‘Well I’m really impressed. This has been a fascinating and inspiring half hour. I only wish more Wayward group participants could be involved, then you’d…’
Frank interrupted me. ‘You still don’t get it, do you? Don’t you see how you’re still harping back to the old “Subud enterprise” misunderstanding that it must be exclusively or mainly “Subud” to be worth doing? Isn’t it already a noble enough aim that a centre like this is dedicated to the task of helping people better their lives, directly through entrepreneurship, and indirectly though the distribution of 25% of profit to worthy charities? Why do we have to stick a Subud flag on it and wave it about under people’s noses? In fact, if we did that, we’d be likely to arouse suspicion that our seemingly innocent activities were in fact a front for a sinister cult.’
‘But you hold latihans here. Isn’t that a problem?’
‘We make the latihan room space, which doubles up as our conference room, available for once weekly evening latihans. If anyone asks, we explain that the latihan is an activity our directors are involved in and like to support. And we refer enquirers to a page on our web site, explaining how Pak Subuh founded the latihan and inspired the particular enterprise ideas that we promote, so it seems natural we should support both activities within the same building. We make it very clear that these are separate activities, however. There is no pressure on our entrepreneurs to consider being opened, nor on our latihan practitioners to consider starting an enterprise. Nor do we indulge in the old Subud propaganda that the latihan will guide your enterprise activity to success.’
‘And have any of your entrepreneurs been opened?’
‘About a third, actually. They’ve benefited from our sponsorship of their business, so naturally they have a good feeling about the place. That good feeling rubs off onto our other activity, the latihan, by association.’
I looked at my watch. ‘Sorry, gentlemen, but I have to go. My lunchtime is nearly up. I have to get back to the office and grab a sandwich on the way. Incidentally, I have a little something I have been working on — an idea for a portable smoke alarm. I have a working prototype, but raising finance from banks has proved impossible and I feel lost in the business world. I need help and advice, as well as money.’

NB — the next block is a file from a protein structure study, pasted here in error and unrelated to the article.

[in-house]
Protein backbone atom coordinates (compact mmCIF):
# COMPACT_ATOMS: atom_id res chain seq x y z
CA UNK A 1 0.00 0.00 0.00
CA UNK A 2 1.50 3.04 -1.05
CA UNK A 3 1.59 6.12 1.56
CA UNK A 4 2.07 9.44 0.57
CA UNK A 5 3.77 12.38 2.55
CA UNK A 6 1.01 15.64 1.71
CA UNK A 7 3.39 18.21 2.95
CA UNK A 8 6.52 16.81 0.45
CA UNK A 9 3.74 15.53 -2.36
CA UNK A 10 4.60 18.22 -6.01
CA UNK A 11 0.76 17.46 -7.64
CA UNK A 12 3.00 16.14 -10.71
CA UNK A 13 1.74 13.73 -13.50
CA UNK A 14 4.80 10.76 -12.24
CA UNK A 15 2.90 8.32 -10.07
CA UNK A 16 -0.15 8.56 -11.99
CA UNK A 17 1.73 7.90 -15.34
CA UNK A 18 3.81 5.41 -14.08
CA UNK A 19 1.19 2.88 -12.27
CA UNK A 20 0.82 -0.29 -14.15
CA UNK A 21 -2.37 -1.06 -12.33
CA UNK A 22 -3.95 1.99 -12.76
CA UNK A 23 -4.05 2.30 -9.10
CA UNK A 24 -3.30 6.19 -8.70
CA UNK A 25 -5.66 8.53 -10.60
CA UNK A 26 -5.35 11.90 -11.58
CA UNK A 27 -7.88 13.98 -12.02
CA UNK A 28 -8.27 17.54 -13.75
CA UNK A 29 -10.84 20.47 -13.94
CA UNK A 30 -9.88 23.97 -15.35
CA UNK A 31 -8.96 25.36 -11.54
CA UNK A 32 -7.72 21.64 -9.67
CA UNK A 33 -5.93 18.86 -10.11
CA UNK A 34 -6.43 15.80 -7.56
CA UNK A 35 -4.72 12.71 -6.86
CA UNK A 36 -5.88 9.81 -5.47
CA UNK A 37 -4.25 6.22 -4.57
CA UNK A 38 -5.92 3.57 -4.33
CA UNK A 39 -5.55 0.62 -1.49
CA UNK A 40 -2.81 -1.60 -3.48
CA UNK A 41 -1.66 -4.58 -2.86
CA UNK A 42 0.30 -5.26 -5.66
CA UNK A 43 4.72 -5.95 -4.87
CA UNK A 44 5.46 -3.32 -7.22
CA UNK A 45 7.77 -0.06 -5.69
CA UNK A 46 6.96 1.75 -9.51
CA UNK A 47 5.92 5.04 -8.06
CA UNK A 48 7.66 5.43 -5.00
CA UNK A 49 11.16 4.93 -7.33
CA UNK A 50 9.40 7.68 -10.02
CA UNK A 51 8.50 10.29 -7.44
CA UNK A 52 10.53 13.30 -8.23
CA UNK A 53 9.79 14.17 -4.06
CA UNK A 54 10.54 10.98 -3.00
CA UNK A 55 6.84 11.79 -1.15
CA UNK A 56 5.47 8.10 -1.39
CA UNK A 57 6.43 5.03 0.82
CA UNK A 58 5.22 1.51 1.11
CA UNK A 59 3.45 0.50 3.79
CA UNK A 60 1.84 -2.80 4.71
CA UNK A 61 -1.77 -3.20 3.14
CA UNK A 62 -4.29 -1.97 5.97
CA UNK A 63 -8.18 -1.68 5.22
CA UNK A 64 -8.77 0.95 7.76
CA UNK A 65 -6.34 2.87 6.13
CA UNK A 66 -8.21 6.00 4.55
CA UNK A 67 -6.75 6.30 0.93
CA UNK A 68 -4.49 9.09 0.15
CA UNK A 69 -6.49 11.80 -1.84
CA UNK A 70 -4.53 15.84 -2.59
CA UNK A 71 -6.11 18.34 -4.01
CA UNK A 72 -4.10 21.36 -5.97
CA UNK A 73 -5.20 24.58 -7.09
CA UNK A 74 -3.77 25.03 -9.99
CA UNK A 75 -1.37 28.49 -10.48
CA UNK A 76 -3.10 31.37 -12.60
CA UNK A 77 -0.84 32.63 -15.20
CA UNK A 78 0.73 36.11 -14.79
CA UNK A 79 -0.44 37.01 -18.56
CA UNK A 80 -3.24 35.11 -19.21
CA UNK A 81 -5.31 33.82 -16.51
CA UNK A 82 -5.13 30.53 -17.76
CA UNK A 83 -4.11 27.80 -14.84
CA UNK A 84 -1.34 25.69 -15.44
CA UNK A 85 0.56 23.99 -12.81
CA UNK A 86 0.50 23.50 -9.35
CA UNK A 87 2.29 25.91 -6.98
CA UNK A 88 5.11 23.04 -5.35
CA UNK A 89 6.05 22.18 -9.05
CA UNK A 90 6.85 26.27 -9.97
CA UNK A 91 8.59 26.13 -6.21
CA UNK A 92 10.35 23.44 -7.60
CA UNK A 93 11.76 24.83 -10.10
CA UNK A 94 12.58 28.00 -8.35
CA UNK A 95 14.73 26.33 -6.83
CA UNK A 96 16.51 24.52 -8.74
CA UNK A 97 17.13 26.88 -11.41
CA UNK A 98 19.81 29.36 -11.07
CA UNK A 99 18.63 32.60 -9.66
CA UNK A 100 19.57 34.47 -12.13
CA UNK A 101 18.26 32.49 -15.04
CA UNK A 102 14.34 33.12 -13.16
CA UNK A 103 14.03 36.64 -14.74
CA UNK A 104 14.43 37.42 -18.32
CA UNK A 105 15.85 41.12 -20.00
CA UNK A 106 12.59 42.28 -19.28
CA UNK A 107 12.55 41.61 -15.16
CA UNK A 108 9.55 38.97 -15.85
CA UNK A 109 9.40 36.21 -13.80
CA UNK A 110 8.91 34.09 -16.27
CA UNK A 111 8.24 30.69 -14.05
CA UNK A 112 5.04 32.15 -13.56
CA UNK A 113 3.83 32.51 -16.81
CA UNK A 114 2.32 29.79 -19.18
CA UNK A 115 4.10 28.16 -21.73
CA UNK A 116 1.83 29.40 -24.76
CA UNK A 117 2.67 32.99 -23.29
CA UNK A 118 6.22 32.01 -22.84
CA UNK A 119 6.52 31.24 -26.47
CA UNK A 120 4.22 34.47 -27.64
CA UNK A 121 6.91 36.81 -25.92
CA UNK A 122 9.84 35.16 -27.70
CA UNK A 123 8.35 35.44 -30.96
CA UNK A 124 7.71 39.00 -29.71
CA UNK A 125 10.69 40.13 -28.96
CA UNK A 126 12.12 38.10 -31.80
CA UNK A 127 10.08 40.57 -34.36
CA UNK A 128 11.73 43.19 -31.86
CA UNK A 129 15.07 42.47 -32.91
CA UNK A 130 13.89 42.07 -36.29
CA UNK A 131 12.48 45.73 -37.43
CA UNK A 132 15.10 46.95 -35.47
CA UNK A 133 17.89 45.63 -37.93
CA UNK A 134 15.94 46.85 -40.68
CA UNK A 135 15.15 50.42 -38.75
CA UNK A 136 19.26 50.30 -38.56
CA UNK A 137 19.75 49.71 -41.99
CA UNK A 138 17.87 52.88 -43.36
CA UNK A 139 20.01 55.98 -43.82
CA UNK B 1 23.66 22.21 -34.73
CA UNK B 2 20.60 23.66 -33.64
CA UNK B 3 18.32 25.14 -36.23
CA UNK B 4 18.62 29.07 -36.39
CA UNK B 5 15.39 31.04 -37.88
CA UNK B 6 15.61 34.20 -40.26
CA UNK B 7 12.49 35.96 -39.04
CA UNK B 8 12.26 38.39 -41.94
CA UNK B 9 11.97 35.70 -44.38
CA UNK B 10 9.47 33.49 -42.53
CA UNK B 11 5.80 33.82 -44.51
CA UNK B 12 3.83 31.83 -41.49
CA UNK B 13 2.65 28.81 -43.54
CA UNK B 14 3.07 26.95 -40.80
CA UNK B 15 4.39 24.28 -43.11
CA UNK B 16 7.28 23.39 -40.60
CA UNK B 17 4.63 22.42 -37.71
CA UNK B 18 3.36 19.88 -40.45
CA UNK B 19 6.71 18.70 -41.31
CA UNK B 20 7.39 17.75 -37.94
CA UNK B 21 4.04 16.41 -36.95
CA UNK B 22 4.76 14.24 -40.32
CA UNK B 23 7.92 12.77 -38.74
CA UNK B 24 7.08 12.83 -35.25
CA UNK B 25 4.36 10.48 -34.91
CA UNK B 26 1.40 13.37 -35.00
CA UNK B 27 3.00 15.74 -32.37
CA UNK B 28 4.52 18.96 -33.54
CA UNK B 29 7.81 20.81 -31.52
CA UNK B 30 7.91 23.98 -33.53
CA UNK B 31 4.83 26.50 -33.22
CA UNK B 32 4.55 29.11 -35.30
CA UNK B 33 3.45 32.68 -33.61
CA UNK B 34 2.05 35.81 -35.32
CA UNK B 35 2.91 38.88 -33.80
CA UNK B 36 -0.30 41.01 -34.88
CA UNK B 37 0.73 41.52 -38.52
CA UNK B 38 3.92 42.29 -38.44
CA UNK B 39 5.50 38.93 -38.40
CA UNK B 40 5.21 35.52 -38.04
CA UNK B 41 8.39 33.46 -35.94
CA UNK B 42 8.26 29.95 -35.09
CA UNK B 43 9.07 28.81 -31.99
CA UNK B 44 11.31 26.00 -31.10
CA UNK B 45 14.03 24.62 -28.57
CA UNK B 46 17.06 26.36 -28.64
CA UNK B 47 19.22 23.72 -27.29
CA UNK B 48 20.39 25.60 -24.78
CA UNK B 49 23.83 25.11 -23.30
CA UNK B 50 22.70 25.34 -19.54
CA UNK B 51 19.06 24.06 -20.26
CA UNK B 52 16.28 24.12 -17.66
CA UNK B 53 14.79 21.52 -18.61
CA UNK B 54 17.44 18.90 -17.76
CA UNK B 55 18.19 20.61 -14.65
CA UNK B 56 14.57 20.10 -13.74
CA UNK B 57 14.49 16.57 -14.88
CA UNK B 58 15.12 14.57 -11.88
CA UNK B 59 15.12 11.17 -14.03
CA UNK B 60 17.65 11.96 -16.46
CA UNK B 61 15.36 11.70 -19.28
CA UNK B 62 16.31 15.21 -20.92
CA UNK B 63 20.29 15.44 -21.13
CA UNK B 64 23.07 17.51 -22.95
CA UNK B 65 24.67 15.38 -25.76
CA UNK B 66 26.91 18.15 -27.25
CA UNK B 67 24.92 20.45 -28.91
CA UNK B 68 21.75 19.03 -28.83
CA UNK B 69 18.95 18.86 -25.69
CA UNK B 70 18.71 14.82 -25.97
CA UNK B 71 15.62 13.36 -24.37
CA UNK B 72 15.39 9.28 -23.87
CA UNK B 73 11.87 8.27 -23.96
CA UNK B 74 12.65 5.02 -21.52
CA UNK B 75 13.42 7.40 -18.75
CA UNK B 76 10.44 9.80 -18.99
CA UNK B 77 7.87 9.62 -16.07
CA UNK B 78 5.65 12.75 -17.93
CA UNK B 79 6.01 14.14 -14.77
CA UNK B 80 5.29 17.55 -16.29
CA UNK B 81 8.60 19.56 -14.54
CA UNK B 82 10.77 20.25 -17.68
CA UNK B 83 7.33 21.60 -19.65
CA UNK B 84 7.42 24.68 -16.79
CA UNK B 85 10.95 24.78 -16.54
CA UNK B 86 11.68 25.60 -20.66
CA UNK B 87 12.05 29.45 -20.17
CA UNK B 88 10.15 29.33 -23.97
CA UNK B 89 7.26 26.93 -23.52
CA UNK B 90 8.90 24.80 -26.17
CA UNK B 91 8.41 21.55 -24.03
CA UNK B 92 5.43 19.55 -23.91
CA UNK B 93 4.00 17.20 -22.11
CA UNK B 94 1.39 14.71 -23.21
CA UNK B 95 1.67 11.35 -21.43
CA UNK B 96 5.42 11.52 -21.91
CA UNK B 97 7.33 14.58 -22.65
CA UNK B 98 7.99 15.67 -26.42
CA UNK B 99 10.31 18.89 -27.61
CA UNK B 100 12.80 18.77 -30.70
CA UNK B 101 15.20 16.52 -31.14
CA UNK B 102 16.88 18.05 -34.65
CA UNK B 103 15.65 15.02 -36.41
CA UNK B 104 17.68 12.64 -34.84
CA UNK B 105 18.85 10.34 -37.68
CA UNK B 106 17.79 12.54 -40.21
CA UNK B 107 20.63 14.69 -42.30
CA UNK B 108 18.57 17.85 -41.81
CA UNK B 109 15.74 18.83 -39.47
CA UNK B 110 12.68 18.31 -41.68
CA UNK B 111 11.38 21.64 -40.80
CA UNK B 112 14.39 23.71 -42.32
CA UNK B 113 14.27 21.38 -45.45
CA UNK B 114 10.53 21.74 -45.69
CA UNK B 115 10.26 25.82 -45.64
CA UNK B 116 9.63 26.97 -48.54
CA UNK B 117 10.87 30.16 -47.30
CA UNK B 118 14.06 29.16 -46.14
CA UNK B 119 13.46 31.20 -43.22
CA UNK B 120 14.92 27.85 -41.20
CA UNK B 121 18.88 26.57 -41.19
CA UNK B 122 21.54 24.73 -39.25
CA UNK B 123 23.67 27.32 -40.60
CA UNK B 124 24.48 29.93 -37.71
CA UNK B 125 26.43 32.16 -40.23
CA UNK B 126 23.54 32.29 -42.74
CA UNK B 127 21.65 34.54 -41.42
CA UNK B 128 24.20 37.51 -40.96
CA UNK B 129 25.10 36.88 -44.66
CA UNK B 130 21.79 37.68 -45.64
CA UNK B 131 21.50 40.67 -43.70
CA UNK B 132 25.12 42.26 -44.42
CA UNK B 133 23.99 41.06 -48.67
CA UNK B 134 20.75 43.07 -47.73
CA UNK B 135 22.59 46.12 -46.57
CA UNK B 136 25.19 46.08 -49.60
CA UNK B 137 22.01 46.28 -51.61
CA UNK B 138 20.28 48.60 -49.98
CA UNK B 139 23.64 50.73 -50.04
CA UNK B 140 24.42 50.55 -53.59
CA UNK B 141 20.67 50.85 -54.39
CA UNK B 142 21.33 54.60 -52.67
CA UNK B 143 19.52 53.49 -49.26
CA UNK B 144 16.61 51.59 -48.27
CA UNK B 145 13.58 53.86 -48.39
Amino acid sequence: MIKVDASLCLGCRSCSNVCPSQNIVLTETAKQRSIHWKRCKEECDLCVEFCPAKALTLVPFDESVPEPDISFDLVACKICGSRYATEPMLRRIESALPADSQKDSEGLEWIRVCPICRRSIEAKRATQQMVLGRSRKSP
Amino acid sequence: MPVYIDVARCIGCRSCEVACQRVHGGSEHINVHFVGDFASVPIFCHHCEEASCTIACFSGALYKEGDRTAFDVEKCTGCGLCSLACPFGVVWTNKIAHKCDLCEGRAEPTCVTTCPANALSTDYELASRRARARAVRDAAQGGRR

‘That sounds very interesting,’ said Frank. ‘We’d certainly like to talk to you about that. Make an appointment, please!’
Recently Ibu Rahayu has been attempting to revive an interest in enterprise. What model of enterprise should be considered? Some members have suggested we should repeat the types of enterprise recommended by Bapak, but this seems ill-advised. The first enterprise recommended by Bapak was a Subud bank; in the context of the current financial turmoil, a new bank would be a risky undertaking indeed. The bank was followed by the Widjojo building, which project ended recently with a huge amount of legal and financial wrangling between competing factions of investors — not an experience anyone would want to repeat. The Widjojo building was followed by Anugraha. Since there are still unresolved issues twenty years on from that project’s demise, it would seem equally unwise to embark on another Anugraha. If large-scale enterprise is not advisable, what about small enterprises carried out by individuals and partnerships? This article has attempted to envision an entirely different but workable model of enterprise based around projects that start out on a small scale. — S.D.